public Map<String, List<Location>> getPaths(List<String> avengers, Instant start, Instant end) {
var rows = cqlClient.query(“select avenger, timestamp, latitude, longitude, status from where avenger in ? and timestamp >= ? and timestamp <= ?”,
avengers, start, end);

var result =
.map(row -> new Location(

for (var locations : result.values()) {
Collections.sort(locations, Comparator.comparing(Location::timestamp));

return result;

The CQL binds automatically expand out the IN clause to handle multiple avengers correctly, and the fact that we are filtering by the partition and clustering key again makes this efficient to execute. We then parse these into our Location object, group them together by the avenger field and ensure that each grouping is sorted by the timestamp.

5. Displaying the Map

Now that we have the ability to fetch our data, we need to actually let the user see it. This will first involve writing our controller for getting the data:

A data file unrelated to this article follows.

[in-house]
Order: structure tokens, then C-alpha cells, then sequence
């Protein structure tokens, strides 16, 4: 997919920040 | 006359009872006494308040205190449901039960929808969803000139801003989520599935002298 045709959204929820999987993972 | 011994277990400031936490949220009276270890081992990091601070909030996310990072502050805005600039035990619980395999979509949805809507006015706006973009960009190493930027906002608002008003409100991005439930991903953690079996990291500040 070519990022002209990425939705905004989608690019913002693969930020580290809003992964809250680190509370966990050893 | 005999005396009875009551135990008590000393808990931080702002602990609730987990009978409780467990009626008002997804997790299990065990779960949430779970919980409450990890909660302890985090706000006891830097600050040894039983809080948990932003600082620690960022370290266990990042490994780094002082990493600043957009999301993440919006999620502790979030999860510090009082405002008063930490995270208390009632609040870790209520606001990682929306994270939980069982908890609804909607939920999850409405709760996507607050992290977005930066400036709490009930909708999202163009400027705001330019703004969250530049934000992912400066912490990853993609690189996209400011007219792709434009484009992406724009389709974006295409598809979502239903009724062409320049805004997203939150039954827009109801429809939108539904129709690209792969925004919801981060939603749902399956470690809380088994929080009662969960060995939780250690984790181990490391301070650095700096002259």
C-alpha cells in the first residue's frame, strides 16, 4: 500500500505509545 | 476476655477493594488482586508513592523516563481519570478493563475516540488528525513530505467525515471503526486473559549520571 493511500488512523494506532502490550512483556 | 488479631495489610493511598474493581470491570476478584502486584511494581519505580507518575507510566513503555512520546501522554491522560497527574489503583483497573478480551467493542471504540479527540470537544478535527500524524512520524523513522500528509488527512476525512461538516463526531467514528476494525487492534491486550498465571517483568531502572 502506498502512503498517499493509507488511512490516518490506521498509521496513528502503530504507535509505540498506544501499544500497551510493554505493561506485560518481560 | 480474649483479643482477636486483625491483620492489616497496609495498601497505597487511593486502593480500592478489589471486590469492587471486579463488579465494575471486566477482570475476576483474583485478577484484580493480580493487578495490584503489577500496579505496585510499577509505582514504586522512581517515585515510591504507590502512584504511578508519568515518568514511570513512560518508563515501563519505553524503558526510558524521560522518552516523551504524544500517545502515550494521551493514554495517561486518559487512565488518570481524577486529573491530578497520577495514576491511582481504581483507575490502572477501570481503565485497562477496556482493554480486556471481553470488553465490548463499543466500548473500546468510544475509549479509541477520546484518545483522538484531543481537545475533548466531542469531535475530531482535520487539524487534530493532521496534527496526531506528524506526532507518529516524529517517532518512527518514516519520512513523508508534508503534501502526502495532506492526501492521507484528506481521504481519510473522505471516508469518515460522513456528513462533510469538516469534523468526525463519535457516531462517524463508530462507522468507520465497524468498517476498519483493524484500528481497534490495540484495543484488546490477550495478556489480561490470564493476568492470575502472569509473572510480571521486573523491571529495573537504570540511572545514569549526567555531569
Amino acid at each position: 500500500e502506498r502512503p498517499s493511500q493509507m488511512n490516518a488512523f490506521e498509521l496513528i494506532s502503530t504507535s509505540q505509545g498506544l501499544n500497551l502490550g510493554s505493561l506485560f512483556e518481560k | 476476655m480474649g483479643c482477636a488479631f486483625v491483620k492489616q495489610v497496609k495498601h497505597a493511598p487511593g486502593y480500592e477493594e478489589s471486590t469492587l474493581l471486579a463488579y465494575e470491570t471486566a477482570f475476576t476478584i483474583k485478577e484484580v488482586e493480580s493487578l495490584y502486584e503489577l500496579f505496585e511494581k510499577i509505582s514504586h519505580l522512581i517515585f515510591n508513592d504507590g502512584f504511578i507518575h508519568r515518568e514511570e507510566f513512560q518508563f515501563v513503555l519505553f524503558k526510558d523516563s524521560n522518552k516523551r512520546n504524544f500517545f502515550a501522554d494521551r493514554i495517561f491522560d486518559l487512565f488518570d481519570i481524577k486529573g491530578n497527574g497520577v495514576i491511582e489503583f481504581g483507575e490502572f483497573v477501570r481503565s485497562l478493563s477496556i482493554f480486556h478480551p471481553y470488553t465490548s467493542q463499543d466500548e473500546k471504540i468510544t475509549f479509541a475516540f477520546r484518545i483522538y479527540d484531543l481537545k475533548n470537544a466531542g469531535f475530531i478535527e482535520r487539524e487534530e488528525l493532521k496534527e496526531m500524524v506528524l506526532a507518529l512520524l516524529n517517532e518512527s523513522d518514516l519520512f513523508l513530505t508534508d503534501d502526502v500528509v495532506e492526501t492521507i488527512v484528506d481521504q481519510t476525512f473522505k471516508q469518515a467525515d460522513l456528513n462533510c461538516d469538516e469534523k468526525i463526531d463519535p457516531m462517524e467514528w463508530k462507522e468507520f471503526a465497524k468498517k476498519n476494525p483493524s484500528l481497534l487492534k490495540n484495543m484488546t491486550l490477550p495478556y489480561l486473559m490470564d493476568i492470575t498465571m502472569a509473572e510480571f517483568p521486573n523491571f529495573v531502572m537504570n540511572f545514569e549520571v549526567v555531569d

5.1. Map Controller

public class MapController {
private MapService mapService;

private String googleClientId;

String getGoogleClientId() {
return googleClientId;

public ModelAndView showMap(@RequestParam(name = “avenger”, required = false) List<String> avenger,
@RequestParam(required = false) String start, @RequestParam(required = false) String end) throws Exception {
var result = new ModelAndView(“map”);
result.addObject(“inputStart”, start);
result.addObject(“inputEnd”, end);
result.addObject(“inputAvengers”, avenger);

result.addObject(“avengers”, mapService.listAvengers());